Supro 1600 Supreme 1X10 Combo review

  • £1049
  • €1299
  • $1660

Another bolt from the blue

Image 1 of 3 Supro 1600 Supreme 1X10 Combo
Image 2 of 3 Supro 1600 Supreme 1X10 Combo
Image 3 of 3 Supro 1600 Supreme 1X10 Combo

Our Verdict

It may be a little on the pricey side, but we think you're getting your money's worth here.

For

  • It's compact, portable, loud and has bags of vintage mojo.

Against

  • The lack of modern features means its appeal is likely to be somewhat limited.
Buying options

Among those lost amplification brands returned from retirement in recent years, there's none more welcome than Supro.

Now under the wing of New York-based Absara Audio of Pigtronix pedals fame, Supro's roots go right back to the beginning
 of the electric guitar's history, while its amps have been used on many highly influential recordings.

Supro pays a special tribute to its glory days with the Classic Series, which also includes the 1695T 'Black Magick' 1x12 combo and is now joined by the Supreme 1600 we have here, a tribute to the original Chicago-built amplifier reputedly used by The Rolling Stones for many of their studio recordings.

Our 1600 Supreme looks the part, with its period-correct styling and control panel. The cabinet is almost square and quite shallow front to back, making it easy to tuck away in even the smallest bedroom.

The retro vinyl work is top-notch. Like some other Supros, the original 1600 used a pair of 6973 output valves, which aren't so common on guitar amps but are well known to restorers of old jukeboxes. There was an 'Oahu'-branded 1600 that ran the superior and more commonly available 6V6, and it's a pair of these valves you'll find in the reissued version. The modern 6V6 is very reliable, more so than the current batch of 6973s, which is a good thing all round, because the 1600's design means you can't easily access the valves for quick replacement – the whole chassis has to come out.

The board layout, wiring and soldering are excellent, which all adds up to an amp that's built to take the knocks of real-world touring while continuing to perform night after night.

Underneath the control panel, the modern 1600's electronics are all printed circuit, using one large very high-quality board
 for everything, including the front panel controls. Top-quality components include Wima 'pink brick' capacitors and metal film resistors throughout, for low noise and long- term reliability. The board layout, wiring and soldering are excellent, which all adds up to an amp that's built to take the knocks of real-world touring while continuing to perform night after night.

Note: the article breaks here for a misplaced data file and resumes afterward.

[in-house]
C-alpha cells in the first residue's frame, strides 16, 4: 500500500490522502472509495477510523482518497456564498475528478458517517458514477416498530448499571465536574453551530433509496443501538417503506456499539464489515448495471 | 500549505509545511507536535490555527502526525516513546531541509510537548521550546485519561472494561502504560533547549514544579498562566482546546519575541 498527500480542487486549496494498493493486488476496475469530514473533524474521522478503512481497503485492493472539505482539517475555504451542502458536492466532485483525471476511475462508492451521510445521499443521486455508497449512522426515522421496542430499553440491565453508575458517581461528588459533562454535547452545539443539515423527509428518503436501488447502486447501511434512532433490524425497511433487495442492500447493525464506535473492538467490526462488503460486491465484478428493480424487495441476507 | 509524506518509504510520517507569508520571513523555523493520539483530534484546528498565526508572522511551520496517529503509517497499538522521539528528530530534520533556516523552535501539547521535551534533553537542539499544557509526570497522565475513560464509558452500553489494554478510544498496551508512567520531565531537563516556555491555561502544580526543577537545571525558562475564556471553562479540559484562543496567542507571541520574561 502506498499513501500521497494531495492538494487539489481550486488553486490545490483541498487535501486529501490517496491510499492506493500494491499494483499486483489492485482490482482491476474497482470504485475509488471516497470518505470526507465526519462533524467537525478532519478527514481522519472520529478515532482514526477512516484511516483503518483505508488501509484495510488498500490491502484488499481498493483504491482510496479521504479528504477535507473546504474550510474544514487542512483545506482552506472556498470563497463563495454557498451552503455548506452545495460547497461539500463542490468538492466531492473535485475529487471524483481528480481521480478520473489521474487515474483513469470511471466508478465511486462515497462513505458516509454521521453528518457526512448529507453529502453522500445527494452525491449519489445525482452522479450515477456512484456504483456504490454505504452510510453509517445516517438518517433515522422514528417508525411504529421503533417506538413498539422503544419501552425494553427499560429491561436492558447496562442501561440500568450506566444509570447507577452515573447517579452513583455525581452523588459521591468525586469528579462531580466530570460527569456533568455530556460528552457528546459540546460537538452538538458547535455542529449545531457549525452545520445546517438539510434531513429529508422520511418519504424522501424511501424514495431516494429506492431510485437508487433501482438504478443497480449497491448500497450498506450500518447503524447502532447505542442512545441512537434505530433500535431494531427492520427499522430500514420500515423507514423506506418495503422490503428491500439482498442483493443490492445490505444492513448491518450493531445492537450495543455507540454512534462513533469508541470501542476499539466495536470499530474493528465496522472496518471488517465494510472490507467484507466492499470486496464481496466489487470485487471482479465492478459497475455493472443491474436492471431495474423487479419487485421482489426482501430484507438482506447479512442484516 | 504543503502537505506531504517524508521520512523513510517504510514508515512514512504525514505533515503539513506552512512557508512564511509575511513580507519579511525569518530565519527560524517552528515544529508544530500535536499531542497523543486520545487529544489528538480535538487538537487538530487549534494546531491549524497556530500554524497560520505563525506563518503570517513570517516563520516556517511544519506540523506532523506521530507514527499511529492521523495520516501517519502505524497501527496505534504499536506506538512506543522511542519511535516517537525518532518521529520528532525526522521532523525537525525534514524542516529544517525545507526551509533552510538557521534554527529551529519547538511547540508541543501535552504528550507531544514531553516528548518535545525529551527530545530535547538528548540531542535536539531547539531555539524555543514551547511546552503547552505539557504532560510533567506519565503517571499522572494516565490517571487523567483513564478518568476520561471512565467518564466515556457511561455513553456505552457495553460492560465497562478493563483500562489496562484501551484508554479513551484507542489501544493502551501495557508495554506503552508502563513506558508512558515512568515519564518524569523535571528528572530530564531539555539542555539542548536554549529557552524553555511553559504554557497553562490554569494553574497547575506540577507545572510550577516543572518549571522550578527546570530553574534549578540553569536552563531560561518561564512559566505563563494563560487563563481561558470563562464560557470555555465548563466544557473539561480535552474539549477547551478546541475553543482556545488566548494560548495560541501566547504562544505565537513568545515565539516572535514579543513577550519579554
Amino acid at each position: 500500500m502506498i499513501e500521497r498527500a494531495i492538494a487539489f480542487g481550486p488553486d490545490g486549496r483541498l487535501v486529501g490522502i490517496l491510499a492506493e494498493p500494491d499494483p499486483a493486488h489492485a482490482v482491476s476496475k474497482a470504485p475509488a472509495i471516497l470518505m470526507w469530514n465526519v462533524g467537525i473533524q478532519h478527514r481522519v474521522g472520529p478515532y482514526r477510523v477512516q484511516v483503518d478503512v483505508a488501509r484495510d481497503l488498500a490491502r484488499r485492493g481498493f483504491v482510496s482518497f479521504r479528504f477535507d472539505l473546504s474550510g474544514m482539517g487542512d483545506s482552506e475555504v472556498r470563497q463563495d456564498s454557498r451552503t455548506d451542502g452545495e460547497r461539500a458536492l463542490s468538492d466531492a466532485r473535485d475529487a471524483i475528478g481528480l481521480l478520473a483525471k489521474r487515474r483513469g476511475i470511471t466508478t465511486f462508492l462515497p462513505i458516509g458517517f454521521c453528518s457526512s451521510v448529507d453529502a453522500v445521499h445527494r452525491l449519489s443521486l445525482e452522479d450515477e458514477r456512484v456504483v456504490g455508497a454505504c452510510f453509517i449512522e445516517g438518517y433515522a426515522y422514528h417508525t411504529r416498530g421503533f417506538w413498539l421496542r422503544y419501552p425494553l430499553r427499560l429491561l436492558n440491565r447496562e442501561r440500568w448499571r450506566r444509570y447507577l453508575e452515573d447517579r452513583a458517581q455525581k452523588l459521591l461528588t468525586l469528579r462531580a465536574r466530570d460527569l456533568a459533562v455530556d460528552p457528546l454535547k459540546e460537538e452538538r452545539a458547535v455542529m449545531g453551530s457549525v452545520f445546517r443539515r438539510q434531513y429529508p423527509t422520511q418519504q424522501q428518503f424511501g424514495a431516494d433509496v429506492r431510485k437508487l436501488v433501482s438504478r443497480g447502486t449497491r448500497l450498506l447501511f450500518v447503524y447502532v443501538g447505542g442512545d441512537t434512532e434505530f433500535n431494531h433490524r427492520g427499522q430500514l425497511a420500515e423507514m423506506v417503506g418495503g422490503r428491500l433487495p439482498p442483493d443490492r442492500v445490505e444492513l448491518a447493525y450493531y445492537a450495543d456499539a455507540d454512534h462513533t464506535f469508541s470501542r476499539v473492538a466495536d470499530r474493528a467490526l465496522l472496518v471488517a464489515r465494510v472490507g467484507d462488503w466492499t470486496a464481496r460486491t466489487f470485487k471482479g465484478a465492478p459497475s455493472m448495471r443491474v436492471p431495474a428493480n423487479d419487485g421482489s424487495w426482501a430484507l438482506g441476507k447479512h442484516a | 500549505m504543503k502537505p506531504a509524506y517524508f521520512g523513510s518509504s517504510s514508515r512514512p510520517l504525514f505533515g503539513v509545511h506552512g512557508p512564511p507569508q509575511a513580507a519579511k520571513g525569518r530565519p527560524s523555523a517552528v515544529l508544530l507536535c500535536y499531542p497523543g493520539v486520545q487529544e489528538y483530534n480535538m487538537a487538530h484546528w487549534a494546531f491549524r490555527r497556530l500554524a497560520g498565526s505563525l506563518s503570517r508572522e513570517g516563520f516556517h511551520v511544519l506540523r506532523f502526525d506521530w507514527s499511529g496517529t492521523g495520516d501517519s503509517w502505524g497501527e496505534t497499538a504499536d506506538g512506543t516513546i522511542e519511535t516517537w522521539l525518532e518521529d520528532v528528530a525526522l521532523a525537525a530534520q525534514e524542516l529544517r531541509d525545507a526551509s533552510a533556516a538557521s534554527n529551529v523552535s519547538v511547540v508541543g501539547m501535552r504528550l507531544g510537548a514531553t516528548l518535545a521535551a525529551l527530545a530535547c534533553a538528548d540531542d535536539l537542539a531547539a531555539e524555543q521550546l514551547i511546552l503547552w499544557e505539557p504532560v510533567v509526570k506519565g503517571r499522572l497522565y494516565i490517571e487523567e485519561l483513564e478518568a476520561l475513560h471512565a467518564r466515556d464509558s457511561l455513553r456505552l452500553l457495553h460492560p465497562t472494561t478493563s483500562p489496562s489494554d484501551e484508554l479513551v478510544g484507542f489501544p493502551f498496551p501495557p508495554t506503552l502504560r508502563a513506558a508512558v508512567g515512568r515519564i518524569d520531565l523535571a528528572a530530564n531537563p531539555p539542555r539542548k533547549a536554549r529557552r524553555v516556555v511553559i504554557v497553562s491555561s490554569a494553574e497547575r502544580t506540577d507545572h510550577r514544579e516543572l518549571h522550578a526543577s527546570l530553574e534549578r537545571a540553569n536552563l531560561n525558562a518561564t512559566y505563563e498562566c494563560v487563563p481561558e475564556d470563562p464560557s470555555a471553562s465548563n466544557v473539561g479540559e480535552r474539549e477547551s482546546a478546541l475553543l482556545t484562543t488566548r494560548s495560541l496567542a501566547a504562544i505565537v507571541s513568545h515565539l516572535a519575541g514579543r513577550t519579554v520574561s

The 1600's preamp features two parallel channels with separate volume controls and
a single tone control. Two input jacks let
 you plug into Channel 2, or Channel 1 and 2 together, which increases gain and adds extra tone shaping with both volume controls active.

There's no effects loop, channel switching
 or any other feature that might be loosely construed as 'modern' – the 1600's vintage appeal comes from its simple, straightforward controls and quirky preamplifier design, which go a long way towards defining the kind of sounds it makes.

Feel & Sounds

The 1600 Supreme may be small but its tones are anything but, thanks to the pair of cathode-biased 6V6 output valves, a generously sized output transformer and a very powerful 10-inch custom-designed loudspeaker with a disproportionately punchy bass response. At lower volume levels, plugged into input 2, you can roll off the top-end and get a superb earthy jazz tone, which sounds great with our Ibanez archtop, especially as there's practically zero hum and hiss.

Adding treble and swapping to a Tele yields some excellent country twang, with just a hint of growl as you dig in. Turn 
up the volumes even more, plug into both channels and swap to humbuckers, and the 1600 becomes a very capable and loud blues/rock amp, with plenty of harmonic overtones and easily controlled feedback when you stand close to the speaker. If you play your guitar in Keef tuning, you'll find all those classic Stones riffs sound astoundingly authentic, with a strong USA influence.

If you play your guitar in Keef tuning, you'll find all those classic Stones riffs sound astoundingly authentic, with a strong USA influence.

The 1600 Supreme's low-ish front end gain and superb low noise performance also make an excellent platform for pedals, where it can sound as modern or vintage as you like, depending on what stompboxes you hook up. Slide players take note – a good compressor and overdrive will give you some truly great sounds that sit firmly in Sonny Landreth territory.

Overall, the 1600 Supreme is a worthy addition to Supro's reborn modern catalogue: it's built to a very high standard and blends vintage looks and tones with modern reliability.

It's going to be particularly attractive
 to blues, classic rock and country players, with the obvious inclusion of Rolling Stones/Keith Richards fans. Meanwhile, slide players and pedal users looking for 
a compact low-noise platform should 
also look this one up. It's small and very portable but no lightweight thanks to heavy-duty transformers and that amazing loudspeaker, and the excellent low noise performance makes for a very versatile studio partner.

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Tech Specs

Country of OriginUSA
Audio Output Power25
Dimensions410x450x195
Channels2